During 2012, we had M a student from New Zealand Tertiary College working with us occasionally; I am her Associate Teacher. M is in demand as a reliever so relieving work covers her weekly hours, rather than volunteering work with us. M had her in-house practicum with us in July.

The teacher-initiated activities are wide and varied, each month they include:
a parent evening with the Brainwave Trust, the Children’s Day Picnic, whānau afternoon tea, Easter, Healthy Heart Award presentation, Mother’s and Father’s Day card making, Physical Activity for Healthy Heart, juicing vegetables, Chinese New Year celebrations, NZ Book Month, St Patricks Day, Guide Dog Day biscuit baking, Anzac Day, NZ Music Month, Guy Fawkes, Matariki Celebration, Tui Garden Challenge, staff Birthday parties, Halloween dress up day, Pyjama day, Diwali celebrations, Olympic Games Opening Ceremony, Eid shared afternoon tea, Christmas and cleaning!

The golden threads of child interest that have continued throughout the year have been based around the family corner, transporting, trajectory, sensory play (including transforming and paint), and music and dance. A specific interest in dinosaurs generated by child J has continued all year. The interests that have surfaced and dropped away relate to popular culture (Angelina Ballerina, Ben10 and Spider Man), and the focus specifically on smoke alarms and helicopters
We have visitors from Group Special Education and Occupational Therapists from Starship to support our practice with child S and child V. Referrals completed for GSE are for three children for speech therapy.
Reflections each month have resulted in the strategic purchase of safety mats, new books and large wooden toy trucks. The echo in our room is soaked up with a new bright and large mat. The Tui Garden Challenge – with tremendous support from our retired cook Gaynor – has provided a beautiful garden and wildspace for our children to explore.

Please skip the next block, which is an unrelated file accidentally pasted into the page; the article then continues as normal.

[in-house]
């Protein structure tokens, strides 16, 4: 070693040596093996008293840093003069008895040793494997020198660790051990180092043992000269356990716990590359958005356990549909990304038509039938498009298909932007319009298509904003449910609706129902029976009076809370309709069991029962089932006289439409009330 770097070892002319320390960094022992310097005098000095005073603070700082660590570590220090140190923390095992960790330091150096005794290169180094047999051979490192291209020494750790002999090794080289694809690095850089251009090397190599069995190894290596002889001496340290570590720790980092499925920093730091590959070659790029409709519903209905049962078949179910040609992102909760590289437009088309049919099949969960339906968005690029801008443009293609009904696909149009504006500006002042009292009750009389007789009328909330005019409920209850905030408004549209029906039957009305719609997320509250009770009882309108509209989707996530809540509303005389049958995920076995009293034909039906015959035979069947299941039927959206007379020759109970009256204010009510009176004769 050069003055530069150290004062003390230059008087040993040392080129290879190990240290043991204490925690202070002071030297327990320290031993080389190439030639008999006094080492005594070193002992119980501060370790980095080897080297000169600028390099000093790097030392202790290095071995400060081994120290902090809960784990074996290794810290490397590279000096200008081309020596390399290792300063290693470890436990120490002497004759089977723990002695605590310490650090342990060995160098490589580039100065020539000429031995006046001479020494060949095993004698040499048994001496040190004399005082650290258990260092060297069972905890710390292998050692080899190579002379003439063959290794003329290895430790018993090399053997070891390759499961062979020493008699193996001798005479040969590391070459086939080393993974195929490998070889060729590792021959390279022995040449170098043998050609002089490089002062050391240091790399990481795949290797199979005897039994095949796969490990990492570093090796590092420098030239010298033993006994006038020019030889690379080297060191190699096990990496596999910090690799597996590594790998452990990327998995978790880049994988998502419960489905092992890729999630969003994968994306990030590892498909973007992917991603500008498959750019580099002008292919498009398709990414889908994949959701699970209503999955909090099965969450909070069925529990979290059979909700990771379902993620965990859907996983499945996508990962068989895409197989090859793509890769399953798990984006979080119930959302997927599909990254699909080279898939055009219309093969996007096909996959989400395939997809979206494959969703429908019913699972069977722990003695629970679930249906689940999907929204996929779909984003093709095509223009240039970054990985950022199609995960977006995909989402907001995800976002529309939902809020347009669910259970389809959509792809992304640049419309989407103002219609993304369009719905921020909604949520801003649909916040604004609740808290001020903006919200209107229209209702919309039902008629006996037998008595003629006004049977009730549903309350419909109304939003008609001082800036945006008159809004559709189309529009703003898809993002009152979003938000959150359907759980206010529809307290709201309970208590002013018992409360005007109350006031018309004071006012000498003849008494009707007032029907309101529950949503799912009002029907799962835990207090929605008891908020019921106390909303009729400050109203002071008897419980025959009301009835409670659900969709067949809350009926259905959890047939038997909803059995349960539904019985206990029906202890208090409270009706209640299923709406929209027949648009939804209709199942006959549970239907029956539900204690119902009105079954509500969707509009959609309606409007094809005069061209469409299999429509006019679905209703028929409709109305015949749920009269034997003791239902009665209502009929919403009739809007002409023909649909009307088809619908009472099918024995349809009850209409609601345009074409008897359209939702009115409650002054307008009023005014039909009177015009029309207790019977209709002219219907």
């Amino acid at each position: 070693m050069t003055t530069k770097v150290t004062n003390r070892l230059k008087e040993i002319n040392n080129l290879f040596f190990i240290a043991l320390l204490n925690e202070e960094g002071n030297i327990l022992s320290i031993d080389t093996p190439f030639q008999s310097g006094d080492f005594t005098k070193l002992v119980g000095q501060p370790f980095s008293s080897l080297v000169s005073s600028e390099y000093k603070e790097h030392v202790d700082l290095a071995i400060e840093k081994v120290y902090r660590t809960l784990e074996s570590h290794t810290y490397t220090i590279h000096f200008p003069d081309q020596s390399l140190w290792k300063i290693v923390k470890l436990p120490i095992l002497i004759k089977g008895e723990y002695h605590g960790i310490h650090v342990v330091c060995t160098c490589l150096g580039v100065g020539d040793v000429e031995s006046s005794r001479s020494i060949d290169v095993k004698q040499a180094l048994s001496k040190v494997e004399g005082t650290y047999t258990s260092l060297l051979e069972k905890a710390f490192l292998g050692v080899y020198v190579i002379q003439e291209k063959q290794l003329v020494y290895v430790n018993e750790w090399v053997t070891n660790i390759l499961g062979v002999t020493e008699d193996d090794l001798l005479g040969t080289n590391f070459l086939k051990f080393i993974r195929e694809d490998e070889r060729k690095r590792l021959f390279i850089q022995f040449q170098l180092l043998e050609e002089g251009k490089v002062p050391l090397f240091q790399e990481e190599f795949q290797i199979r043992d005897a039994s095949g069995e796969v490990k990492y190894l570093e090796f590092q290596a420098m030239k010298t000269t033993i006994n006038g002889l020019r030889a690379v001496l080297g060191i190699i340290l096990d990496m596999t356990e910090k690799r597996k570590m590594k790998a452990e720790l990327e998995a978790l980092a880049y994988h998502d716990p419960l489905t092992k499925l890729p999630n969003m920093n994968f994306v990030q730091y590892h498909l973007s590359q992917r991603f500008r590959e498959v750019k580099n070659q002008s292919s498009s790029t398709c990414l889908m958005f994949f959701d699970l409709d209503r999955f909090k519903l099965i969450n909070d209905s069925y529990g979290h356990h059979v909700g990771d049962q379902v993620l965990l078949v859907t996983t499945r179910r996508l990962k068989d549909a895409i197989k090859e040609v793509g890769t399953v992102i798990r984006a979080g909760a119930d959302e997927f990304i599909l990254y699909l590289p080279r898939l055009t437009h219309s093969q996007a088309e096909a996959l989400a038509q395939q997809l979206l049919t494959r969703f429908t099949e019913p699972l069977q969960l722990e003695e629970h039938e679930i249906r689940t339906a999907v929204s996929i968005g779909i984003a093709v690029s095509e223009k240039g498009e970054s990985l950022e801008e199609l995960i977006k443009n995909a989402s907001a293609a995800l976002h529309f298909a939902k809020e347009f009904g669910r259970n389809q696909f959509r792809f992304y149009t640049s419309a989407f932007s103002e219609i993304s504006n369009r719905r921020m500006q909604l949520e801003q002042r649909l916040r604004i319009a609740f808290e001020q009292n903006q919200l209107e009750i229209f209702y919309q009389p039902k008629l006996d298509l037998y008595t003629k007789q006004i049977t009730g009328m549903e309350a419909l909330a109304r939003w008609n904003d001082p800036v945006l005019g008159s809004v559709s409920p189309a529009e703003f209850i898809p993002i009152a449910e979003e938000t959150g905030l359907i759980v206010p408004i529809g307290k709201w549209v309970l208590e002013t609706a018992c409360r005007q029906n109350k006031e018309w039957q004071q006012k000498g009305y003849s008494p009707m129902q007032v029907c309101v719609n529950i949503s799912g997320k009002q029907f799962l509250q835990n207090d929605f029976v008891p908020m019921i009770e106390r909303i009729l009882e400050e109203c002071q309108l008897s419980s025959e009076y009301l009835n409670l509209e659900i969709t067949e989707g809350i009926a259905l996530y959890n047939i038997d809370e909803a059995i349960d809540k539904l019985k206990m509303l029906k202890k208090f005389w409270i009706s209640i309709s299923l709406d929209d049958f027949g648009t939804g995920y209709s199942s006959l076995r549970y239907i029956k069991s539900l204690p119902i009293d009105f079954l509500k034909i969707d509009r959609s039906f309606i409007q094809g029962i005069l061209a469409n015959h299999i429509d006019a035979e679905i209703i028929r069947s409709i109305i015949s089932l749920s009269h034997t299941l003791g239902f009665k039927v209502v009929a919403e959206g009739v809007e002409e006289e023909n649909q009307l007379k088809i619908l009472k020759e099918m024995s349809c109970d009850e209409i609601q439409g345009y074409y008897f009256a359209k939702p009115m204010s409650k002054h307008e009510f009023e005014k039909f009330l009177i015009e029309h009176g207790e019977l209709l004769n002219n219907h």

Our self-review of toileting and puzzle areas have led to changes in practice and environment.

The final issue demanding the most attention toward the end of 2012 is the quality of our portfolio documentation, ways we can improve it and how we can enable documentation to be more current.
For the last week of 2012, and the first week of 2013 we share our room with the infant and toddler centre while they have renovations to their centre. Sharing this space with the infant centre is both gratifying and frightening.

Possible starting points for discussion in 2013:
• Planning for transitioning children to the preschool area, and from the Infant centre, planning for transitions as a meaningful part of the curriculum, they promote children’s learning, set a positive tone, and help everyone move seamlessly through the day.
• We are also more conscious of the ‘quiet’ and ‘good’ child that may get missed in the hurley-burley of a busy childcare day, a closer focus on the quieter ones

Looking forward to 2013

“It is in the Early Childhood Years that the foundations are laid for the development of environmentally responsible adults” (Elliott and Davis, 2004)

Alison Brierley is an early childhood educator and facilitator for an educational leadership project. She believes we have an obligation to leave this world in at least as good a condition as we inherited it. Alison challenges teachers to respond in innovative ways to some of the environmental challenges that our young children face as the 21st century unfolds.

Click on the link below to see Alison

Environmental Education